At the very start of our sheltering in place, as the wave was just forming, our son Harrison asked us “Why is God allowing this to happen?” Thank you Rabbi Jay for tasking the children of our congregation to ask a good question. My wife thoughtfully explained that, in her opinion, this is God’s way of allowing us to appreciate what’s important and opens options for us that we otherwise would never recognize. I piggy backed on that and said I believe this is Earth’s way of saying, “I need a break and humanity needs a time out.” Maybe God is giving us time to refocus our priorities, values, and perspective. That was a month ago, as we were heading into unchartered territory.

A month later, I know the COVID wave hasn’t swept us away. We are challenged, but we have gained so much. Three weeks before the epidemic became real in Connecticut, a congregant playfully coined me the “Kehillah Kedoshah – our sacred community” guy, because I use the phrase in every article I write. I explained to her that it wasn’t an accident; from my heart I truly believe that we are a sacred community. Never has that been more apparent than in the last month. We have reached out to every congregant, we have witnessed countless acts of kindness and compassion within our congregation, we have 62 volunteers ready to help anyone in need, we have found alternate ways to stay connected through Facebook groups, What’s App, FaceTime, etc, and we have congregants who have organized initiatives to support the wider community. Our new best friend, Zoom, has not only allowed us to continue our regular routines, but in some ways has increased the intimacy of our connection. We have had more participants join our services and programs and, with Zoom, get closely acquainted with each other’s faces. Our shared vulnerability has allowed us to grow closer in our separation, affirming how special our congregation is.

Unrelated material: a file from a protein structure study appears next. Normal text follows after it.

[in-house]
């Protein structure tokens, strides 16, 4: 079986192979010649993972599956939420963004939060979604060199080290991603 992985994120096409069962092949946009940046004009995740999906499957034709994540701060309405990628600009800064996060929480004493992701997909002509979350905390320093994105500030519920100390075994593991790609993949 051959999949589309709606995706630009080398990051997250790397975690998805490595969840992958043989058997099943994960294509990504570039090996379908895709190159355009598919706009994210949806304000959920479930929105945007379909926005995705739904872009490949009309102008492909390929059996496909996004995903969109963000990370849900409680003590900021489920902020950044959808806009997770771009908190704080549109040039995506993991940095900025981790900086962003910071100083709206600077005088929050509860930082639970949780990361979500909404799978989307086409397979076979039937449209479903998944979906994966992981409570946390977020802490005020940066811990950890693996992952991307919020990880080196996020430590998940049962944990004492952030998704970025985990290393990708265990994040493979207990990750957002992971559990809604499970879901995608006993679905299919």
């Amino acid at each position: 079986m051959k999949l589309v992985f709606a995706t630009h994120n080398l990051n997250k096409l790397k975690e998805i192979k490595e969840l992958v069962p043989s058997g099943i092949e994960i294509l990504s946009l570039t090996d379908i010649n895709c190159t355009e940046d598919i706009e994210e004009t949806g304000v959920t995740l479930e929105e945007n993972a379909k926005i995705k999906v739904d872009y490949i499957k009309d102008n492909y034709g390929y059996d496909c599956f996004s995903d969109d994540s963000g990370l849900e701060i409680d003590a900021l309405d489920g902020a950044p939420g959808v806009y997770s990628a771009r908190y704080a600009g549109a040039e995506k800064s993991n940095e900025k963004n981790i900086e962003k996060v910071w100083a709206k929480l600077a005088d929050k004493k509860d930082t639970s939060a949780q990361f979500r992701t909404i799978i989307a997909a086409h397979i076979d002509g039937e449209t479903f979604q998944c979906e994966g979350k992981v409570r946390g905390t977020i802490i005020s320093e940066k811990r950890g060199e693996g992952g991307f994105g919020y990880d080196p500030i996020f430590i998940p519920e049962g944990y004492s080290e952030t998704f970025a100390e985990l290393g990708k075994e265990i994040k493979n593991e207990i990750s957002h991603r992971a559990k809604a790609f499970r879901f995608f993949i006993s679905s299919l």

Harrison’s question is difficult to answer and I’m not sure we would answer it any differently a month later. We have found new options for connecting, teaching, learning, creatively passing time and problem solving. The earth has prospered during this mandatory human time out, as nature is taking a deep breath, while we hold ours. The COVID wave hasn’t crested yet, but we will ride it together as a sacred community and get to the other side stronger and more appreciative of what and who we are. Our Kehillah Kedoshah – sacred community – has shined brightly in these darkest of days, and for that I am grateful.

Larry Stoogenke

 

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Thu, June 4 2020 12 Sivan 5780